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  • We recently decided to expand our small tomato-and-cuc garden, to twice it's size. It involved sacrificing the old sandbox that once was next to it. Now, our garden bears all the classics- Tomatoes, Peppers, Cucumbers, peppers, broccoli, maybe some herbs.
    Just as the we were getting some juvenile vegetables growing a bunny moved in right across the walkway. It had seen it's chance at an all-you-can-eat buffet and it wasn't stupid- you would settle down next door to an all-you can-eat restaurant (or garden buffet) if you were a bunny too. We didn't think much of it at first. I begged my parents not to chase it away. It might be a mother just about to have bunny babies. I badly wanted a nest of bunny babies in my back yard.
    Some people despise bunnies. And squirrels. And any other creature that will mess with their gardens. Some people let their cats and dogs keep down the culprit population. Some people lie in the grass with rifles and shoot anything that moves (or maybe not). We sat tight and worried once in a while. Well, parents worry. I am excited to have any sort of furry wildlife near by.
    The rabbit- beginning to go by 'the Bunster'- has broken in to the garden exactly once, that we know of. We saw one rabbit leave the scene, and we saw more then one mangled-looking plant with more then a few missing limbs. Mom was very upset about the damage, being a motherly garden owner.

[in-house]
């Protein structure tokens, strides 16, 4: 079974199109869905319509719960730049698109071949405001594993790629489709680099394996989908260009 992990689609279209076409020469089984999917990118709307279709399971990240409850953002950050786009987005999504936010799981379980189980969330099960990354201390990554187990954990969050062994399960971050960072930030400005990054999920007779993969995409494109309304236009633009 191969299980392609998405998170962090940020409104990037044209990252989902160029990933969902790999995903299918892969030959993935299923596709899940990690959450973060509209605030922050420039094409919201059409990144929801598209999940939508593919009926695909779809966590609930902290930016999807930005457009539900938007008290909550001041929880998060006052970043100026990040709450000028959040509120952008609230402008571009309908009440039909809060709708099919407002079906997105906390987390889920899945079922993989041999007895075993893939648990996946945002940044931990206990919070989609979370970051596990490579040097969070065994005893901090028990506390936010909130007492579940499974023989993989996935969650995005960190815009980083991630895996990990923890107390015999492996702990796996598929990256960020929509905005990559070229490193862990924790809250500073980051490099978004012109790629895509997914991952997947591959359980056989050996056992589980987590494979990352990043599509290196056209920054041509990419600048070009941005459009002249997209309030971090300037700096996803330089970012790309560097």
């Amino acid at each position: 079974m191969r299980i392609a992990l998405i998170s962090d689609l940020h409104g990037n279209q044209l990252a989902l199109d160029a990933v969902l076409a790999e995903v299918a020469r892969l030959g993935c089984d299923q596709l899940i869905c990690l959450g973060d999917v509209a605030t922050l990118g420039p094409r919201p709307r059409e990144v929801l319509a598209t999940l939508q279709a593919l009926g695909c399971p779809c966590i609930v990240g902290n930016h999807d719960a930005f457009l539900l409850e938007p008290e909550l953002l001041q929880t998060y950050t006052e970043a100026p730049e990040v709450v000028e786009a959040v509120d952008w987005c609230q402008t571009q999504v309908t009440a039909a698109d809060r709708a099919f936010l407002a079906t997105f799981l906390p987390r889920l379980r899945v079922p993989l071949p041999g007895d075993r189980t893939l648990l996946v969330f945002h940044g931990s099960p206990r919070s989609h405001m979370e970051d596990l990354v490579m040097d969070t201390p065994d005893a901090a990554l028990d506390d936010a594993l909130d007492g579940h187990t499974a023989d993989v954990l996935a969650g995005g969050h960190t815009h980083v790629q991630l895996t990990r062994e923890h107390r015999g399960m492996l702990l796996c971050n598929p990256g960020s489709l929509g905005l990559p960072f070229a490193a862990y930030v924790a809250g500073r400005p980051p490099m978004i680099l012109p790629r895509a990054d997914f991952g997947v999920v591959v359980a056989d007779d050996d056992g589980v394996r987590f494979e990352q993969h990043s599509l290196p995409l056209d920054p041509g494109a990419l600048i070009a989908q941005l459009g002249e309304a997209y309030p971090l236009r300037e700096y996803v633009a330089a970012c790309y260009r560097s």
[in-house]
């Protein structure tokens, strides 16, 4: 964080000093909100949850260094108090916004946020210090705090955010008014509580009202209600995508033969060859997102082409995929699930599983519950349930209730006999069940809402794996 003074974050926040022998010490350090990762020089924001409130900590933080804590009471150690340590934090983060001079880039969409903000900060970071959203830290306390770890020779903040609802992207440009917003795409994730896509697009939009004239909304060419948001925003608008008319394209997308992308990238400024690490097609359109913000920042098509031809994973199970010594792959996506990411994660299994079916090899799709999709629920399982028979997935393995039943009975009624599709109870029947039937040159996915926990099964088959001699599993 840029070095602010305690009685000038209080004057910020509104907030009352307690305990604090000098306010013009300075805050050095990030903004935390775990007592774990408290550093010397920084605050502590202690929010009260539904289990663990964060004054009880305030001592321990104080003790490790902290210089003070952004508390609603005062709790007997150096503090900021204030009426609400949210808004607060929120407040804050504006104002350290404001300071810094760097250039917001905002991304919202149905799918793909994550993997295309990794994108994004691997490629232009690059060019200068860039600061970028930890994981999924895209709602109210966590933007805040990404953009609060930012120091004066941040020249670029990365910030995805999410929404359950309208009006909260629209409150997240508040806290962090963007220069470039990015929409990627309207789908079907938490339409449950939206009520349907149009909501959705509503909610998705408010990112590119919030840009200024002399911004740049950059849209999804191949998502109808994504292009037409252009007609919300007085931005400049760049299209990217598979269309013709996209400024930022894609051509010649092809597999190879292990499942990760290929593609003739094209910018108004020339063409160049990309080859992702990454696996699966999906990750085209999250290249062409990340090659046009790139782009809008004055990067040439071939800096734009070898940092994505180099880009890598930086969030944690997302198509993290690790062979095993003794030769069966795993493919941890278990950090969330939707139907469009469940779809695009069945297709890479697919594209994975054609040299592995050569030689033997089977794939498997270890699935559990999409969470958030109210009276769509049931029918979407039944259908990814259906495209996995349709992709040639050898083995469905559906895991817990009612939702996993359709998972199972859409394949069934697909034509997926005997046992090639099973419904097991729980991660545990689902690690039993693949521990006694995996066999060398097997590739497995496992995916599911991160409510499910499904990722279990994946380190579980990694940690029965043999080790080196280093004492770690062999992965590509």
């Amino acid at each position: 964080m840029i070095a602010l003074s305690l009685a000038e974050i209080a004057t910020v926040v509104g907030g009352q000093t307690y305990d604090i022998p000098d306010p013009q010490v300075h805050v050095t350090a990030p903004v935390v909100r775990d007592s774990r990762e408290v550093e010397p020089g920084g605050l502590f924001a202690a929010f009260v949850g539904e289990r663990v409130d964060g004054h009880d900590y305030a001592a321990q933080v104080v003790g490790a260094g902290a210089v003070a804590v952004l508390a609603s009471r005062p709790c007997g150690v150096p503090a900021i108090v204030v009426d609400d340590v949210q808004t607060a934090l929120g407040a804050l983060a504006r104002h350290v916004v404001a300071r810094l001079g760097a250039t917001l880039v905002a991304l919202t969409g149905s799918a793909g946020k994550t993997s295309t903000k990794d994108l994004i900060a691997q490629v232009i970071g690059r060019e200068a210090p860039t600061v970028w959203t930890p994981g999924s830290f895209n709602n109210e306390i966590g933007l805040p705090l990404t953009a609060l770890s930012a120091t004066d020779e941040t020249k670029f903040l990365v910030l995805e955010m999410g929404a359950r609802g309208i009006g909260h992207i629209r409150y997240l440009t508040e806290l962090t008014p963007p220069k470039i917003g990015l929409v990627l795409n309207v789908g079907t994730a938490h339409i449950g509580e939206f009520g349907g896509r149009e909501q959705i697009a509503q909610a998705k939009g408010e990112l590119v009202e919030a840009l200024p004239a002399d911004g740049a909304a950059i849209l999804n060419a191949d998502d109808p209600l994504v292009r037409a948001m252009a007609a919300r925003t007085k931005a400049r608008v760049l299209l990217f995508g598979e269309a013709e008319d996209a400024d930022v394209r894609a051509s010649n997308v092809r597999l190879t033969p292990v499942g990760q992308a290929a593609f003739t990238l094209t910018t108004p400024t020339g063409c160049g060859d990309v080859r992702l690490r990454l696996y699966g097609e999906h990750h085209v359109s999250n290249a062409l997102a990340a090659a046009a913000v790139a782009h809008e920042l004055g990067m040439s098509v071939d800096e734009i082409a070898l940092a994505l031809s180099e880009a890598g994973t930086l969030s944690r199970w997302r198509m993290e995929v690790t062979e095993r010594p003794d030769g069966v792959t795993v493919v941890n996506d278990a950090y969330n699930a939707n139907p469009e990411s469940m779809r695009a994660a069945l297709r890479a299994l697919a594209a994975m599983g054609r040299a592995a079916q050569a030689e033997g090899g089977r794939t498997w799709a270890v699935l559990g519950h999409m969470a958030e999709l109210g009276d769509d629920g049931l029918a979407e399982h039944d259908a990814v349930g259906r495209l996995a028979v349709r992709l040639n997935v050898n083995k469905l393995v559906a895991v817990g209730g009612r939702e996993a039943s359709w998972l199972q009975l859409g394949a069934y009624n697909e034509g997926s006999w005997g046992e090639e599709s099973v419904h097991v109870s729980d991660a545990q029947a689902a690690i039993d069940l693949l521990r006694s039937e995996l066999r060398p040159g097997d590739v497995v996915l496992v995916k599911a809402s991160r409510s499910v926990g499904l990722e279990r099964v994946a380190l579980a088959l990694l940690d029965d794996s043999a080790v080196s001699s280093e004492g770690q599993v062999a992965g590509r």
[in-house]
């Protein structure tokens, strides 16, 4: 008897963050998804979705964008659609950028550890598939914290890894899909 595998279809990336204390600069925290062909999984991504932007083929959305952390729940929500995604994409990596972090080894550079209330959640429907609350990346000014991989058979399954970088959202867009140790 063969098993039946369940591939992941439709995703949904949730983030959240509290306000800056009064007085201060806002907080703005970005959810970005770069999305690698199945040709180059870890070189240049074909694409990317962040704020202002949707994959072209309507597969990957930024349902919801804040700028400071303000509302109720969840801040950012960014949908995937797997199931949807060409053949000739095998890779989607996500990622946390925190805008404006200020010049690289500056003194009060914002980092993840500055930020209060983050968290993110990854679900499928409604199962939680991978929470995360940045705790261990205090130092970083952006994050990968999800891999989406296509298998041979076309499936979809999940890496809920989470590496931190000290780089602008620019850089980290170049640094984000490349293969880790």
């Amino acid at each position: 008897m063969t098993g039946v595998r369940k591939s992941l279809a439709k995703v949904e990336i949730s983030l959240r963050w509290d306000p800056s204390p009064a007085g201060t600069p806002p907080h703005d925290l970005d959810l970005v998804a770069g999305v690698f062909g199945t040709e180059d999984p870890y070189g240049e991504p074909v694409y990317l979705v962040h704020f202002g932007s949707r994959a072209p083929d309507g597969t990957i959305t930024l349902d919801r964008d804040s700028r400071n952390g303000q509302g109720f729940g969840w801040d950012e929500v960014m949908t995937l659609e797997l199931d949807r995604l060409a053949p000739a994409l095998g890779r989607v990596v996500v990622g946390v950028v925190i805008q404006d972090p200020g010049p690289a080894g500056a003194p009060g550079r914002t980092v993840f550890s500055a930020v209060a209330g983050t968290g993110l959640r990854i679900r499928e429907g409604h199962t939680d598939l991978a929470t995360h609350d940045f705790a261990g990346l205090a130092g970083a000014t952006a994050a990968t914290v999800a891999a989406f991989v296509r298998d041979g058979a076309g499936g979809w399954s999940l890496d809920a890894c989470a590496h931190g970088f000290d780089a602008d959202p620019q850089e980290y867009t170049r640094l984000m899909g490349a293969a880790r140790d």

Interestingly, we found no hole the Bunster could have dug, a sneaky little-and unauthorized- entrance to paradise. And bunnies don't climb, as far as I know of. I couldn't image Bunster climbing so much as a three foot plastic fence around a garden.
    When we left for Vermont for five days, Mom was freaked out --okay, nervous-- that something-- most likely the bunny-- would devour her garden while we were gone. It had all the power to do so. Yet when we returned, the garden was perfectly intact, and no bunny appeared for days. Had Bunster moved away? Been eaten? Did she/he not feel that eating the garden was worthwhile without an audience? Either way, I was slightly disappointed. Somebunny out there was in debt by a couple of bunny babies.
    Until today. No, no bunny babies; but something else. Drawing me outside of the cool house today was a desire to go lemon shopping, and make (well, duh, what else?) lemonade and maybe make some cash. Then I noticed something dark brownish lurk on the far side of the garden. My mind raced through possibilities. An animal. Neighbor's cat? Pretty small cat. Fox? Heck, if it's too small for a cat then by golly, definitely not a fox. Otter? They live by water, dummy. Bunny? Yeah, most likely that. Of course, I went to see, without a moment spared; and my mind registered that there were in fact two somethings there, as they both scattered. The first thing to dash away in alarm was definitely a rabbit. I was intrigued to go chase it, but then I was conscious of another brown animal crawling up the inner side of the garden fence. It wasn't any bigger then a bunny, but had different features and the ability to climb fences, apparently. I knew instantly what it was.
    Woodchuck!